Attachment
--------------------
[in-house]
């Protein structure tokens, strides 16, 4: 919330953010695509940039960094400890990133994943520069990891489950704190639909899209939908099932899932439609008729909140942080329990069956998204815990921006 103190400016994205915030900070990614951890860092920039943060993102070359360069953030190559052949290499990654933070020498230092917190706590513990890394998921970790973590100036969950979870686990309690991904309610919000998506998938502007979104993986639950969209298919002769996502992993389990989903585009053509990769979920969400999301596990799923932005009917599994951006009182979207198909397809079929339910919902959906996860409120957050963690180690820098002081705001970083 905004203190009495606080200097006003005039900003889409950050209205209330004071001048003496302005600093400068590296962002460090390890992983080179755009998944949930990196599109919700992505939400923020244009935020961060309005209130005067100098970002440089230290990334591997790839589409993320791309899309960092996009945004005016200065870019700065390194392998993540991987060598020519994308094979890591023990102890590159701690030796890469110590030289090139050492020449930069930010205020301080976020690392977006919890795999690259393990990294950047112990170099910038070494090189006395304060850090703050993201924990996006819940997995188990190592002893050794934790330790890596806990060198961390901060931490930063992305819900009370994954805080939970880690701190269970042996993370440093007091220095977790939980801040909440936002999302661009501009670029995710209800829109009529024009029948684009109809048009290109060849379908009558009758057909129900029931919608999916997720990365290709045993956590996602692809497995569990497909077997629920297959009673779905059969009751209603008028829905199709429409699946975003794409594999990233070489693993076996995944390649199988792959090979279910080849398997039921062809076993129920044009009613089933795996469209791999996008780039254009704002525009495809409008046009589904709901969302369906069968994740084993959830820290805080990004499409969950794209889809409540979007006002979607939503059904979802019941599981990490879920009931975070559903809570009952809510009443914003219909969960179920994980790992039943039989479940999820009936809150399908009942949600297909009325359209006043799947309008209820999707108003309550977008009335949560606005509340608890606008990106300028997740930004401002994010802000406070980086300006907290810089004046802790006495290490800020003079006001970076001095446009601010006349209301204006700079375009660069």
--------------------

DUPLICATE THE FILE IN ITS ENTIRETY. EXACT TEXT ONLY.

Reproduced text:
[in-house]
């Protein structure tokens, strides 16, 4: 919330953010695509940039960094400890990133994943520069990891489950704190639909899209939908099932899932439609008729909140942080329990069956998204815990921006 103190400016994205915030900070990614951890860092920039943060993102070359360069953030190559052949290499990654933070020498230092917190706590513990890394998921970790973590100036969950979870686990309690991904309610919000998506998938502007979104993986639950969209298919002769996502992993389990989903585009053509990769979920969400999301596990799923932005009917599994951006009182979207198909397809079929339910919902959906996860409120957050963690180690820098002081705001970083 905004203190009495606080200097006003005039900003889409950050209205209330004071001048003496302005600093400068590296962002460090390890992983080179755009998944949930990196599109919700992505939400923020244009935020961060309005209130005067100098970002440089230290990334591997790839589409993320791309899309960092996009945004005016200065870019700065390194392998993540991987060598020519994308094979890591023990102890590159701690030796890469110590030289090139050492020449930069930010205020301080976020690392977006919890795999690259393990990294950047112990170099910038070494090189006395304060850090703050993201924990996006819940997995188990190592002893050794934790330790890596806990060198961390901060931490930063992305819900009370994954805080939970880690701190269970042996993370440093007091220095977790939980801040909440936002999302661009501009670029995710209800829109009529024009029948684009109809048009290109060849379908009558009758057909129900029931919608999916997720990365290709045993956590996602692809497995569990497909077997629920297959009673779905059969009751209603008028829905199709429409699946975003794409594999990233070489693993076996995944390649199988792959090979279910080849398997039921062809076993129920044009009613089933795996469209791999996008780039254009704002525009495809409008046009589904709901969302369906069968994740084993959830820290805080990004499409969950794209889809409540979007006002979607939503059904979802019941599981990490879920009931975070559903809570009952809510009443914003219909969960179920994980790992039943039989479940999820009936809150399908009942949600297909009325359209006043799947309008209820999707108003309550977008009335949560606005509340608890606008990106300028997740930004401002994010802000406070980086300006907290810089004046802790006495290490800020003079006001970076001095446009601010006349209301204006700079375009660069």